It is hard to believe what has been achieved in CHUMS over the past 13 years. It has been a real privilege to develop such a wonderful service that strives to make a difference to the lives of so many children who have been bereaved, or who may be suffering with other emotional wellbeing needs.
CHUMS was the inspiration of a local Macmillan nurse from Luton and a Social Worker at the local hospice, who brought together some like minded professionals from a variety of organisations who recognised that at that time there was no support for bereaved children. Out of these initial meetings a workshop programme was developed and CHUMS began to accept referrals.
At the time Barneys – a similar organisation in the north of the county – was also developing. In 1999 the benefits of working together to develop the project were recognised and a merger was implemented in 2000. Shortly afterwards we were successful in securing funding. The fact that CHUMS and Barneys were regional runners up for the NYE Bevan award a prestigious NHS award may have been instrumental in funding being made available.
I was thrilled to accept the post as manager and began in earnest considering ways of developing the service. In the first year CHUMS received 40 referrals and we had 16 volunteers. How much has changed and how much we have grown has been quite staggering.
Very quickly we were receiving 350 referrals per year and had gone from 2 staff to 7 and then 11.
We developed creative ways of supporting children through our programme of individual support and workshops but also ran residential weekends, family days, on-going monthly drop-in’s and a remembrance service. CHUMS also recognised the benefits of supporting parents/carers. This became a key area of support as we recognised the importance of aiding communication within the family.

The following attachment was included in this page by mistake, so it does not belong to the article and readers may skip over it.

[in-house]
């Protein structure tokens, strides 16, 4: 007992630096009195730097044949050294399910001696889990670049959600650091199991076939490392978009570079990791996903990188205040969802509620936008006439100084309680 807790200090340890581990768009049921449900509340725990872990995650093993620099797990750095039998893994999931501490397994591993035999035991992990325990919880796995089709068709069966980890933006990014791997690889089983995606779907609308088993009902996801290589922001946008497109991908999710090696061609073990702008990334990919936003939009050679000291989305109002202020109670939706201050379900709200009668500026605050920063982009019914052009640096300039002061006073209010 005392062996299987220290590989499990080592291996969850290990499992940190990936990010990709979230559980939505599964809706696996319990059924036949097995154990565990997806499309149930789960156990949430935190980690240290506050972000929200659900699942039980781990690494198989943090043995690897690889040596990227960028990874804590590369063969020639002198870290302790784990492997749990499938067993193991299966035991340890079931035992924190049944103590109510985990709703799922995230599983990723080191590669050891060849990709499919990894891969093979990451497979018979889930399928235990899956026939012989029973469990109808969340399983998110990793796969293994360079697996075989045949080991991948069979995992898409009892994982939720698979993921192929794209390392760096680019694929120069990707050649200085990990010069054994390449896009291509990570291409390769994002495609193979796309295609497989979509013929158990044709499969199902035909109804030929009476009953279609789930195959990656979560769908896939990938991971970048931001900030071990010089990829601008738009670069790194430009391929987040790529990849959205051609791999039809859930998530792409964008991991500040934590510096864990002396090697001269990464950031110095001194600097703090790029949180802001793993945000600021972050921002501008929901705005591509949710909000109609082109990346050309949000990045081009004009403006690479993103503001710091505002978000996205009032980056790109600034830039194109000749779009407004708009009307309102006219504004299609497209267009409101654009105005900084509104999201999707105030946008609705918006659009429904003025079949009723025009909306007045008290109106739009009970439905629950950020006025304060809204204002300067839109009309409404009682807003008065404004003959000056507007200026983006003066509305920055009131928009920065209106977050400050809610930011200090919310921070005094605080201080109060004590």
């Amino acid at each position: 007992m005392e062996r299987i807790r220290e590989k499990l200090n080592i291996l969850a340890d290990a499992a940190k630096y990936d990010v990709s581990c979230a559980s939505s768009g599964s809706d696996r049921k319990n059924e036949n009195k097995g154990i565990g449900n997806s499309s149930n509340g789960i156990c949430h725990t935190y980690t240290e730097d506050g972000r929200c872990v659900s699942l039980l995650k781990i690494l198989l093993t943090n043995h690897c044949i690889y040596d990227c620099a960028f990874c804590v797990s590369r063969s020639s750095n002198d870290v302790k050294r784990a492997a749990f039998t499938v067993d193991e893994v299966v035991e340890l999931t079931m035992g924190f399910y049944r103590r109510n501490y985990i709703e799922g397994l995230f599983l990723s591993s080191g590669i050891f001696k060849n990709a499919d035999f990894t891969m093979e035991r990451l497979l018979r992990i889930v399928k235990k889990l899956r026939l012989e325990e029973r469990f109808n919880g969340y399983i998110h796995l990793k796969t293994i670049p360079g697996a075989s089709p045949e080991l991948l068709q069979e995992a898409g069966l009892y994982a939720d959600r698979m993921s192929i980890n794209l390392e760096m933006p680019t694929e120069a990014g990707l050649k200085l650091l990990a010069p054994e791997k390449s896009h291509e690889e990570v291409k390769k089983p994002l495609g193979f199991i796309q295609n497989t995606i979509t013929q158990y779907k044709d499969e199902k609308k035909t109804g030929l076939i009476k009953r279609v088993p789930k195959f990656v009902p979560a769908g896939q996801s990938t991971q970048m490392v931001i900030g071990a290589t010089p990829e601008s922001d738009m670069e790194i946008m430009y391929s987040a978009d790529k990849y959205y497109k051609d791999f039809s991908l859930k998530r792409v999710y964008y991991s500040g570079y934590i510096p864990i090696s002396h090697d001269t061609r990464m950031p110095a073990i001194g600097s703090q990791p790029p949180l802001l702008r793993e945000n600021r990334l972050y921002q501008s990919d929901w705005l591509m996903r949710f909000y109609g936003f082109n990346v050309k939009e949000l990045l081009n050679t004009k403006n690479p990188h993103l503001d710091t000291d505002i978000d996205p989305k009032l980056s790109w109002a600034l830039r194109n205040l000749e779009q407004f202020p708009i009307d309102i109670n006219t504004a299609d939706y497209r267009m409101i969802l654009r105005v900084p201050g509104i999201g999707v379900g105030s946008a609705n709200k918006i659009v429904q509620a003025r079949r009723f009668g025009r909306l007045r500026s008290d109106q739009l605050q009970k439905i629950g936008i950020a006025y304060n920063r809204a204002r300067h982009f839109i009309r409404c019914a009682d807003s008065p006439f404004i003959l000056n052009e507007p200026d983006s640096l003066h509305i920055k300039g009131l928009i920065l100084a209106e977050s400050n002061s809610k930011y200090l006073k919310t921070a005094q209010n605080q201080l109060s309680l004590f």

In 2005 Friends of CHUMS was launched with the sole purpose of raising additional monies to enhance service delivery. They also began in earnest to raise money for a Consultant Psychologist to support children and young people with post traumatic stress following a death. The Trauma service was launched in 2008.
CHUMS were an NHS service for 12 years and we received a lot of support and encouragement from Luton PCT with whom we were based. However, we began to recognise that we could achieve more for the community by being outside of the NHS than remaining in it.
In September 2010 we applied through the Departments of Health’s Right to Request to leave the NHS and become a Social Enterprise. This was an arduous process of which we were thrilled to have been successful and we became an independent Social Enterprise on June 1st 2011.
At the same time as leaving the NHS we also became successful in tendering to provide a brand new Emotional Wellbeing Service on behalf of NHS Bedfordshire and this service was launched in October 2011. The past 18 months has also seen us develop a programme of support for parents on the Neonatal Palliative Care Pathway working in partnership with the L&D hospital and Keech Hospice Care offering support when there is a diagnosis in the womb of a life limiting condition through pregnancy, birth, death and beyond.
Becoming a Social Enterprise has been a real roller coaster of highs and lows as we have embraced the challenges of being an independent company. What has been achieved has been quite remarkable and is thanks to the enthusiasm, dedication and commitment of an amazing team.
CHUMS now receives 1500 referrals per year across all our services and has 40 staff and several trainees. We have achieved what we set out to do which was to reach out to many more children and young people.
We know that the future is one of many exciting possibilities and we will never give up on our quest to ensure that children and young people have hope for their future.
Dawn Hewitt, CEO